Week 13 of the Philosopher Selfie:
Mon. April 21 / Confusing Mondays
People! Let’s just decide, shall we? Everyone knows that when you have a holiday Friday, the Monday should ALWAYS be a holiday. I’m pretty sure that in a parallel Universe somewhere this is the sort of work the bestest and most famous and beloved policy makers are focusing on.
Tues. April 22 / On being interviewed
I have lots of experience talking, but very little to no experience being interviewed. It’s a whole other thing. So far I’ve found there are two main conflicting thoughts. The first is, could anyone possibly be so interested in my life as to read this? The second is, I HAVE SO MANY DELIGHTFUL IDEAS, YOU WOULD BE MAD NOT TO READ THIS. My guess is that both will prove to be true.
Wed. April 23 / The lost jam days
Sometimes there are entire days that I spend drawing Luchador bars of butter fighting crispy slices of toast. It’s like the drawn condiments literally suck the hours up through my Wacom pen.
Thurs. April 24 / Precise scheduling: efficient, yet annoying
A precisely scheduled day is like a well-trained greyhound. There is no fat to burn, they get you there, efficiently and neatly, but was there any cuddling or fluff or purring? No.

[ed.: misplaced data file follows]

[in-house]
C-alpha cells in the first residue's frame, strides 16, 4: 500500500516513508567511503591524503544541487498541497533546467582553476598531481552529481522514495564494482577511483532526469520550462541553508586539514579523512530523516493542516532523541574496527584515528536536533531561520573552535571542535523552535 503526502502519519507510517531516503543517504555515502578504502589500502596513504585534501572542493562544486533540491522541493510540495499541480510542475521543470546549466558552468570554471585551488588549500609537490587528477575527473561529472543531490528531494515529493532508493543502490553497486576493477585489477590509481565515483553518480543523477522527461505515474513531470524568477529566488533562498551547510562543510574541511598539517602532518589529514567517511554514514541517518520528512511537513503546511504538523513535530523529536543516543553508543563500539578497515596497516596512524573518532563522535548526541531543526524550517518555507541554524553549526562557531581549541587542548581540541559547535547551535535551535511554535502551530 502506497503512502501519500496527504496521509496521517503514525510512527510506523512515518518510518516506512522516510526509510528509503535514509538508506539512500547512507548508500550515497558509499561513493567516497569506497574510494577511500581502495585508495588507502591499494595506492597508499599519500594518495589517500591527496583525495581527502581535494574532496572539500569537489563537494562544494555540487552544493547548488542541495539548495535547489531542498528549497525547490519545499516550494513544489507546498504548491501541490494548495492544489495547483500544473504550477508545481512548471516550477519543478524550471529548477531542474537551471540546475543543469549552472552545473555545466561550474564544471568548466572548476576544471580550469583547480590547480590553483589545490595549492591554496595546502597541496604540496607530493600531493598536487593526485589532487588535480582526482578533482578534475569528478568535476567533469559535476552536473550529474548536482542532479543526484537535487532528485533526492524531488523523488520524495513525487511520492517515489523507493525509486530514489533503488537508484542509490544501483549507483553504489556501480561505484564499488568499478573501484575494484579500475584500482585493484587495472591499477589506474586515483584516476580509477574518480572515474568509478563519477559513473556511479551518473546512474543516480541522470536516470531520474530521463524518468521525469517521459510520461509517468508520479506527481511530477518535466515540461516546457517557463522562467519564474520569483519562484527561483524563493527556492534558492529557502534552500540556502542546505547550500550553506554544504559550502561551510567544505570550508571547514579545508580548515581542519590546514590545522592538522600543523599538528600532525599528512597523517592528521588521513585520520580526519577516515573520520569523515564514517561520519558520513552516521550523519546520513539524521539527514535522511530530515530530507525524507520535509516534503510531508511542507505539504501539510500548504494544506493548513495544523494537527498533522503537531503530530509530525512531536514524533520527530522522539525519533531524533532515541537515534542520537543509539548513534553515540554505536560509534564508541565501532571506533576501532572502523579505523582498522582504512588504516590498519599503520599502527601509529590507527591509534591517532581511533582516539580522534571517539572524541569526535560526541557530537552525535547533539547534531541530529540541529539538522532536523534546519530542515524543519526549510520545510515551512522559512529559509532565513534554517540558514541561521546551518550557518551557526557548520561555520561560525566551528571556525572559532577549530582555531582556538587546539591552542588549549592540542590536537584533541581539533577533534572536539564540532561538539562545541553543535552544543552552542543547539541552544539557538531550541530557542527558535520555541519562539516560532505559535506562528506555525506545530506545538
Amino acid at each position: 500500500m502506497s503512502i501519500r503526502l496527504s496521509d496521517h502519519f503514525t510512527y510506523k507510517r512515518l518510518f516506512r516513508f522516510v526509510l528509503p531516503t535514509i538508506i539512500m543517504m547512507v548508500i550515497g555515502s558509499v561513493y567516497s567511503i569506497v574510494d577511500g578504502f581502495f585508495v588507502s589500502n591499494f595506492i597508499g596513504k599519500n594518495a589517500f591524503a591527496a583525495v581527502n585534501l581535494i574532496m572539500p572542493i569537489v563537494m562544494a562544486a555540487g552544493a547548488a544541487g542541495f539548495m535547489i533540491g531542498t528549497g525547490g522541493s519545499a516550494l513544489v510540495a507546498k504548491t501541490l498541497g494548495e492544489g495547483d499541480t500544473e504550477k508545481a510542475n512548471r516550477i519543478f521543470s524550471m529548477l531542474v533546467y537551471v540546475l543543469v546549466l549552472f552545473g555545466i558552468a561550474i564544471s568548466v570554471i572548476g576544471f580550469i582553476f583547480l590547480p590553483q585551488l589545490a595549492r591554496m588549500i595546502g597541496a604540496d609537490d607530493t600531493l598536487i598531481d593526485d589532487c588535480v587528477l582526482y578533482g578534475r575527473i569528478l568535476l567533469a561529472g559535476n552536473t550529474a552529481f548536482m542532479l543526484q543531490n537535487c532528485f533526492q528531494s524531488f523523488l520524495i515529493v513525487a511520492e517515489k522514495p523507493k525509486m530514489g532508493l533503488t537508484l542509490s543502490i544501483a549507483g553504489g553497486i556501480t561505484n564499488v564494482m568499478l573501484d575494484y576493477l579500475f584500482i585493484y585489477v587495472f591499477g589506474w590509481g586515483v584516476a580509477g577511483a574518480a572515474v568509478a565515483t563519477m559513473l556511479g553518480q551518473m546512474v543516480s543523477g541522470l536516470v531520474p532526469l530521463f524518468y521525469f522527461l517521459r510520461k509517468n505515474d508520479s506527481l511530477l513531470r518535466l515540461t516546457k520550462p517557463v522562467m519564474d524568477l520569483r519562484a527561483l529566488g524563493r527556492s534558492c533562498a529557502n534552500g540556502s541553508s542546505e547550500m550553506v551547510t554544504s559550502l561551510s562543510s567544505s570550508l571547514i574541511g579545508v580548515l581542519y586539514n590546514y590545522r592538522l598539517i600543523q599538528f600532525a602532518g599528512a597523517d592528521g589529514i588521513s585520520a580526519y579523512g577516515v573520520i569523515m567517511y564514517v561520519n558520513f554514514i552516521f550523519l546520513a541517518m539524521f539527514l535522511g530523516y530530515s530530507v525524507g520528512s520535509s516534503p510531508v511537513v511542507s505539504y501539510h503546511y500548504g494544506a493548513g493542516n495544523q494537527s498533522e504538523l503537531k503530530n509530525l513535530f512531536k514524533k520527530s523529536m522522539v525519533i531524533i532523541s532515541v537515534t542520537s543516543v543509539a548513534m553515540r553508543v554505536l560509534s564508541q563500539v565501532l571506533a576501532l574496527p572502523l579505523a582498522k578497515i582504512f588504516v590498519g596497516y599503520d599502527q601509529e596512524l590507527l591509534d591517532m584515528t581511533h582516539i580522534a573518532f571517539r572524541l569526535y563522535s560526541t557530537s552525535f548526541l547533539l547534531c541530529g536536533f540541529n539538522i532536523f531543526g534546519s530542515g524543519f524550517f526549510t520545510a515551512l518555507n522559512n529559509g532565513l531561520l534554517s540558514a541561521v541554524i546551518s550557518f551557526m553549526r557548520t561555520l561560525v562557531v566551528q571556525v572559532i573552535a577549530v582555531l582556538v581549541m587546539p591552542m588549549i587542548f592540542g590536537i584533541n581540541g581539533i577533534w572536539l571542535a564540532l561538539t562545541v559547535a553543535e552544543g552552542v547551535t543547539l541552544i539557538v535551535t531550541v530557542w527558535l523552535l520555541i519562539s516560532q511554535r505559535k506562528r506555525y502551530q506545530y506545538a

Fri. April 25 / Vancouver Day 1
I have this thing where I’m supposed to be madly rushing to get ready for something important (say, leaving for the airport in two hours) but my body feels the stress and says, “Whooah there girl, sloooow down. You’re getting all crazy hectic in here. Let’s just distract you from this very practical activity of packing with something completely unpractical. But way more fun.” Dammit, I am my own best friend and worst enemy.
I’ve become even more terrible (or awesome?) since I discovered Edith Piaf, because in moments like this I now sing (in a life-anthem-Dead-Poets-Society type way) “Non, rien de rien. Non, je ne regrette rien!“ and feel smugly satisfied with myself.
Side note: I caught my flight with, literally, 1 minute to spare.
Sat. April 26 / Vancouver Day 2
Beautiful spaces inspire me. Today I got to work in a gorgeous, massive ballroom on the second floor of an old building in downtown Vancouver, sun streaming through the huge 12-foot windows. 6 hours of salsa choreography, dance and practice and my sore feet couldn’t take any more, but I wanted to do it all again tomorrow.
Sun. April 27 / Vancouver Day 3
Three days doing something and it already feels like a habit: it’s amazing how that happens so quickly, how your brain and body can adjust. It’s like I’ve always woken up at 10am, gotten a latte from a cafe down the street and spent the day dancing.
In conclusion, it doesn’t take 21 days or 12 weeks (or longer) to form a new habit: it only takes that long to form a difficult new habit. I’ve cracked the code. To quickly and successfully form a new habit one needs only to choose a hedonistic or extremely jolly new habit. I suggest daily lattes, drinking wine with friends, dark chocolate and dancing.